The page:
Title I provides financial assistance to districts and schools with high numbers or high percentages of children from low-income families to help ensure that all children meet challenging state academic standards. Federal funds are currently allocated through formulas that are based primarily on census poverty estimates and the cost of education in each state. In Braintree, both Ross and Morrison Elementary Schools receive funds to support a school wide program with resources dedicated to support all students with assistance in reading and/or math. Please contact John Riordan at Morrison or Frank McGourty at Ross if you have questions regarding Title I.
The expanded supports in Title I significantly increase the opportunities for schools, districts, and states to raise the achievement of all students, but particularly those who are the intended beneficiaries of Title I. The flexibility to consolidate funds and programs allows schools to focus on improving the achievement of those who most need support. By allowing schools to integrate programs, strategies, and resources, Title I can become the catalyst for comprehensive reform of the entire instructional program the students in these schools receive.
Parent Involvement Policy
In Braintree, we believe that active involvement of parents in their child’s education is essential to success in school. Strong home-school partnerships benefit children, parents, teachers and the entire community.
Our focus on parental involvement has two objectives: We wish to help parents provide assistance to their children, and we also require the feedback and input of parents as we evaluate our current services and design future programs. Title I endeavors to develop a dynamic relationship where we both assist and are assisted by the home.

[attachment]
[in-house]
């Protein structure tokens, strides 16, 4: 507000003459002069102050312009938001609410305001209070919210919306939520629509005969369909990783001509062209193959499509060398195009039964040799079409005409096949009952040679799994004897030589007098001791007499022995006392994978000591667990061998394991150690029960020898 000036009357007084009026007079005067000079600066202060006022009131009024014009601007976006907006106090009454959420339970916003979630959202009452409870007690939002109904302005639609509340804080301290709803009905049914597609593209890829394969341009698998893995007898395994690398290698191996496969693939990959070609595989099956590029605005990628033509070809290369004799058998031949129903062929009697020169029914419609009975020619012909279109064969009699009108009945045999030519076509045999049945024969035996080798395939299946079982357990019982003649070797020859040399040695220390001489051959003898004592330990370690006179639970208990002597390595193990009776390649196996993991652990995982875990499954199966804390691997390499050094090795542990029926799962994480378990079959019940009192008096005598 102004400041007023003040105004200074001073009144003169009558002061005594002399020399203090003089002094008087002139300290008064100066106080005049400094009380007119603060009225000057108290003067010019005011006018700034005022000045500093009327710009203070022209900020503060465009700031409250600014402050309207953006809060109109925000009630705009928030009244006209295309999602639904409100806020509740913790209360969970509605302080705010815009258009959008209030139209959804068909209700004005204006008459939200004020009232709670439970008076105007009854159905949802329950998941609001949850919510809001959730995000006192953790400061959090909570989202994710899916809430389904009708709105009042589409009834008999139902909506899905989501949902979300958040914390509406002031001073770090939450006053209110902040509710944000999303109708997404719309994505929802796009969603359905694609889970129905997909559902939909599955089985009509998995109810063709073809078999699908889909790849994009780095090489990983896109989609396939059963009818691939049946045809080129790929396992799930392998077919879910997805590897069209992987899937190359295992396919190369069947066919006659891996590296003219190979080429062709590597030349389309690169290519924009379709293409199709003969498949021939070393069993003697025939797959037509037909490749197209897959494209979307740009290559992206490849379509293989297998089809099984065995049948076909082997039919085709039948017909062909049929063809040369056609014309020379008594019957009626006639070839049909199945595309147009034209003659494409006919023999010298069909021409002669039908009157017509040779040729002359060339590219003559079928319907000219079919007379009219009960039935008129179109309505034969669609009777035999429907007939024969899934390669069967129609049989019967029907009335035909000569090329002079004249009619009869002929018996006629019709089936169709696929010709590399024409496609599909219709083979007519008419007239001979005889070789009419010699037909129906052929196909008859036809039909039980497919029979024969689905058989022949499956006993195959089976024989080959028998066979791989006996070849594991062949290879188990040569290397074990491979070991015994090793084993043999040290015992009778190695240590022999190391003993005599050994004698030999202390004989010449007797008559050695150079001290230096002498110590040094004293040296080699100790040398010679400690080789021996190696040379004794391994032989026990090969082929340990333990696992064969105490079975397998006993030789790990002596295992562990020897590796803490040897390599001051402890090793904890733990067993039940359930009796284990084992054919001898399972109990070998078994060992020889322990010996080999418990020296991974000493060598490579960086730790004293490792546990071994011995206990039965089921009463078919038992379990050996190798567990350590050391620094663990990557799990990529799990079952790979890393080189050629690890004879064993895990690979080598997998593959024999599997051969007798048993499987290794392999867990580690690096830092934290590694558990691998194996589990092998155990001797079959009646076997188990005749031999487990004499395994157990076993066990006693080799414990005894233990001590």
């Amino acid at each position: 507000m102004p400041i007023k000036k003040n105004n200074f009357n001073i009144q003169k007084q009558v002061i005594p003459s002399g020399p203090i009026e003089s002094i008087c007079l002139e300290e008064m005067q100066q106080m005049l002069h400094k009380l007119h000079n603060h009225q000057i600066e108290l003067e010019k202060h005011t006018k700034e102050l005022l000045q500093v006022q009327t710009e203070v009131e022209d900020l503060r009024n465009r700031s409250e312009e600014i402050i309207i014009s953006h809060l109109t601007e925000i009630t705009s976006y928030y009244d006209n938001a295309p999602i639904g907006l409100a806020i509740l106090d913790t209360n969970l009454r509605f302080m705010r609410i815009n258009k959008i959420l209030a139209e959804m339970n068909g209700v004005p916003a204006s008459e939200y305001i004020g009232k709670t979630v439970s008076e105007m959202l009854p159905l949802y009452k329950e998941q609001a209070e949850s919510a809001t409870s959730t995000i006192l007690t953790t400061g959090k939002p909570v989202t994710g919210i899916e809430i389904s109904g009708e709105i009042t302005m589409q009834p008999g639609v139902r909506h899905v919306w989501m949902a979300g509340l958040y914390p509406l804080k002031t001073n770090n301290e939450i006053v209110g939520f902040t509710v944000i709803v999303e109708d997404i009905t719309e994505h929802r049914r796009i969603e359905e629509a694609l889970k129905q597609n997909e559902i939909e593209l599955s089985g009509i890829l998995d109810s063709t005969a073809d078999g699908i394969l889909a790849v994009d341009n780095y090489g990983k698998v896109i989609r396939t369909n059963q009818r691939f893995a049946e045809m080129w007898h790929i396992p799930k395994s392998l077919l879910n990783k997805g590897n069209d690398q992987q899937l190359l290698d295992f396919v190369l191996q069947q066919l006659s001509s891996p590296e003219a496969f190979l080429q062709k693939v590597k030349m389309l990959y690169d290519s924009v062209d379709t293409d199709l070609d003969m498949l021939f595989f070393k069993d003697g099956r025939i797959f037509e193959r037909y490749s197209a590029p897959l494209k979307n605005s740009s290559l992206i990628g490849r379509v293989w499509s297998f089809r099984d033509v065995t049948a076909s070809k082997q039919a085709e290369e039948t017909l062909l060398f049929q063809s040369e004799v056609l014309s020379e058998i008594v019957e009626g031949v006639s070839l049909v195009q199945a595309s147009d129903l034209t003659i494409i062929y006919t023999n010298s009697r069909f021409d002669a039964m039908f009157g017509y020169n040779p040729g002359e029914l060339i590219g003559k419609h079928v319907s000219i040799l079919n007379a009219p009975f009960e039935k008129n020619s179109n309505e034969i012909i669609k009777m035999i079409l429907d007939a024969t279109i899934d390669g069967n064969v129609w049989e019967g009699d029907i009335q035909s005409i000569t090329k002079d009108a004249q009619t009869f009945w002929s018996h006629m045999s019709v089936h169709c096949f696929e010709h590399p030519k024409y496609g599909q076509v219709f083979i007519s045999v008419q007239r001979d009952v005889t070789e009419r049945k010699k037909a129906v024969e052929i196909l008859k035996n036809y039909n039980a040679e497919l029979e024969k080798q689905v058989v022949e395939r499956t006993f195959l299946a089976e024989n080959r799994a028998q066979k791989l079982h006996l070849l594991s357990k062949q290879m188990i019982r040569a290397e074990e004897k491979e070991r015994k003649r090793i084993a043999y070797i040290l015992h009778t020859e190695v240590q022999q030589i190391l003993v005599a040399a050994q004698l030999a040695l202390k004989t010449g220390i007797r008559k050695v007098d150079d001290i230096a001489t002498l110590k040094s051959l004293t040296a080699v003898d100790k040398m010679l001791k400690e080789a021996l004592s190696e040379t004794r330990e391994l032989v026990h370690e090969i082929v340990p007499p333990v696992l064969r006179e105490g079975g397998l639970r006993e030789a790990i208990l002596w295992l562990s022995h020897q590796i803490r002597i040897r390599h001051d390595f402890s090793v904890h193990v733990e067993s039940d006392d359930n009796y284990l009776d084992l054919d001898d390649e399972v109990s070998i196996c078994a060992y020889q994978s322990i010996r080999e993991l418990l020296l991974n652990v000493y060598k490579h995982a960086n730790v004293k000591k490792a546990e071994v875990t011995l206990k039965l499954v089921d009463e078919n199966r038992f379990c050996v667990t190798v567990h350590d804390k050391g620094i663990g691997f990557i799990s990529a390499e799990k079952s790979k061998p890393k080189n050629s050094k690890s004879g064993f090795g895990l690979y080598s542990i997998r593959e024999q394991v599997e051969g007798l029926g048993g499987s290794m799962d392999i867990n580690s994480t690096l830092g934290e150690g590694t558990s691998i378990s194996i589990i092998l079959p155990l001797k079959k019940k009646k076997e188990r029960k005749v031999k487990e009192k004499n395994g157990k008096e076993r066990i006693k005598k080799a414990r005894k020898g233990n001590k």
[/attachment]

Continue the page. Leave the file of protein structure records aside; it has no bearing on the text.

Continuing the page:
We recognize our responsibility in forming and encouraging these close home/school partnerships. Title I staff will provide clear and strong leadership in the development of opportunities for parent involvement. This starts with the development and maintenance of strong communication between home and school. We welcome and encourage parental feedback and we will demonstrate ways parents can help their children achieve high academic standards. Finally, we will encourage parents to participate in the evaluation and decision-making associated with the Title I program.
In addition, under ESSA (Every Student Succeeds Act) there is a focus on building the capacity of districts to help ensure that all students have equitable access to high quality educational experiences.
What Parents/Guardians Will Do
- Make sure my child attends school every day, except in the case of illness
- Ask my child about school every day
- Check my child’s homework assignment notebook every day
- Remind my child that success in school is important
- Stay informed about my child’s education by communicating frequently with school and teachers and reading all notices
- Ask about ways you can help your child in school
- Provide a quiet place and regular time for homework
- Read to my child every day
- Attend school and district meetings as much as possible
What Students Will Do
- Always do my best work
- Complete my homework and bring it back to school
- Read 15 minutes each night
- Ask for help when I need it
- Make sure all notices are given to my parents or guardians every day
What The School Will Do
- Provide a quality education to all students (This education is based upon the Massachusetts Curriculum Frameworks)
- Provide additional help in math and language arts to ensure proficiency
- Be aware of each child’s learning style
- Provide educational experiences in which the students are active participants in their learning
- Communicate frequently with home
- Hold parent conferences
- Provide progress reports
- Print this handout about the Title I prgram
- Complete the information on the bottom of the document (as shown below)
- Return to your Homeroom Teacher within 5 days.